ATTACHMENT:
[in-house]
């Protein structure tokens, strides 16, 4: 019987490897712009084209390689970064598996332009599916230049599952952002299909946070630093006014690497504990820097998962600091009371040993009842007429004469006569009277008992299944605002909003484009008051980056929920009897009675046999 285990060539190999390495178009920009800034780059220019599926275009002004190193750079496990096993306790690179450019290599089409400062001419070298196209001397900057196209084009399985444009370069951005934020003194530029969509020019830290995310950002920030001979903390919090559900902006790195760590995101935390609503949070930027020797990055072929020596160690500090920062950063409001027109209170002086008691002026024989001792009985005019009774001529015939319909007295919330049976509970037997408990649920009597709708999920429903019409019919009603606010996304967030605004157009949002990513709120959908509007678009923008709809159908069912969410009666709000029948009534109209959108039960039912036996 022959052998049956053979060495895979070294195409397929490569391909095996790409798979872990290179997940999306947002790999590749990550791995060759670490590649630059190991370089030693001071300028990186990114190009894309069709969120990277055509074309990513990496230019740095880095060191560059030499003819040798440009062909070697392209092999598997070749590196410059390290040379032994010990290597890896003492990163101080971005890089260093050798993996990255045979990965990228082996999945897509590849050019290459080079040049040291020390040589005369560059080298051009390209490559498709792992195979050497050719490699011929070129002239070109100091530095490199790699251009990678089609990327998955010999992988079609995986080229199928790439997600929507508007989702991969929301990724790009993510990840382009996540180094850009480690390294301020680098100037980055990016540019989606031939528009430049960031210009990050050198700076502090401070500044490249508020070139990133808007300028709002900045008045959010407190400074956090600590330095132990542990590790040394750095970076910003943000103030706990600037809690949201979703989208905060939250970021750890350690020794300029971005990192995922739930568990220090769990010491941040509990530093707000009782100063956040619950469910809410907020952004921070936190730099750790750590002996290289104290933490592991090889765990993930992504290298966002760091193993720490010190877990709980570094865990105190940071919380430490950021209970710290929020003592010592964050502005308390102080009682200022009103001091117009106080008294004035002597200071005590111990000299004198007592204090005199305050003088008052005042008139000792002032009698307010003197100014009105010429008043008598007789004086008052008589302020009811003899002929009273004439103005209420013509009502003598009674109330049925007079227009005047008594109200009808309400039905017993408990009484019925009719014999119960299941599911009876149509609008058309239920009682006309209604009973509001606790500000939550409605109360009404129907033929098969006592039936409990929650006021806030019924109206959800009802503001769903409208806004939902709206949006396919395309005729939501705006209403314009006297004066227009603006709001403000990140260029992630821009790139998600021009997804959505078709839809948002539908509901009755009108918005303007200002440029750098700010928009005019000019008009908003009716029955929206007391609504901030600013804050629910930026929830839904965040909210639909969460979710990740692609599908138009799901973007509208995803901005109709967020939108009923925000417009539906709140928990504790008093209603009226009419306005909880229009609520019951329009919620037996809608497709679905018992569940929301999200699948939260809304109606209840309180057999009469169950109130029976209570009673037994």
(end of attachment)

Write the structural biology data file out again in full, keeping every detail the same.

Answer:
[in-house]
């Protein structure tokens, strides 16, 4: 019987490897712009084209390689970064598996332009599916230049599952952002299909946070630093006014690497504990820097998962600091009371040993009842007429004469006569009277008992299944605002909003484009008051980056929920009897009675046999 285990060539190999390495178009920009800034780059220019599926275009002004190193750079496990096993306790690179450019290599089409400062001419070298196209001397900057196209084009399985444009370069951005934020003194530029969509020019830290995310950002920030001979903390919090559900902006790195760590995101935390609503949070930027020797990055072929020596160690500090920062950063409001027109209170002086008691002026024989001792009985005019009774001529015939319909007295919330049976509970037997408990649920009597709708999920429903019409019919009603606010996304967030605004157009949002990513709120959908509007678009923008709809159908069912969410009666709000029948009534109209959108039960039912036996 022959052998049956053979060495895979070294195409397929490569391909095996790409798979872990290179997940999306947002790999590749990550791995060759670490590649630059190991370089030693001071300028990186990114190009894309069709969120990277055509074309990513990496230019740095880095060191560059030499003819040798440009062909070697392209092999598997070749590196410059390290040379032994010990290597890896003492990163101080971005890089260093050798993996990255045979990965990228082996999945897509590849050019290459080079040049040291020390040589005369560059080298051009390209490559498709792992195979050497050719490699011929070129002239070109100091530095490199790699251009990678089609990327998955010999992988079609995986080229199928790439997600929507508007989702991969929301990724790009993510990840382009996540180094850009480690390294301020680098100037980055990016540019989606031939528009430049960031210009990050050198700076502090401070500044490249508020070139990133808007300028709002900045008045959010407190400074956090600590330095132990542990590790040394750095970076910003943000103030706990600037809690949201979703989208905060939250970021750890350690020794300029971005990192995922739930568990220090769990010491941040509990530093707000009782100063956040619950469910809410907020952004921070936190730099750790750590002996290289104290933490592991090889765990993930992504290298966002760091193993720490010190877990709980570094865990105190940071919380430490950021209970710290929020003592010592964050502005308390102080009682200022009103001091117009106080008294004035002597200071005590111990000299004198007592204090005199305050003088008052005042008139000792002032009698307010003197100014009105010429008043008598007789004086008052008589302020009811003899002929009273004439103005209420013509009502003598009674109330049925007079227009005047008594109200009808309400039905017993408990009484019925009719014999119960299941599911009876149509609008058309239920009682006309209604009973509001606790500000939550409605109360009404129907033929098969006592039936409990929650006021806030019924109206959800009802503001769903409208806004939902709206949006396919395309005729939501705006209403314009006297004066227009603006709001403000990140260029992630821009790139998600021009997804959505078709839809948002539908509901009755009108918005303007200002440029750098700010928009005019000019008009908003009716029955929206007391609504901030600013804050629910930026929830839904965040909210639909969460979710990740692609599908138009799901973007509208995803901005109709967020939108009923925000417009539906709140928990504790008093209603009226009419306005909880229009609520019951329009919620037996809608497709679905018992569940929301999200699948939260809304109606209840309180057999009469169950109130029976209570009673037994």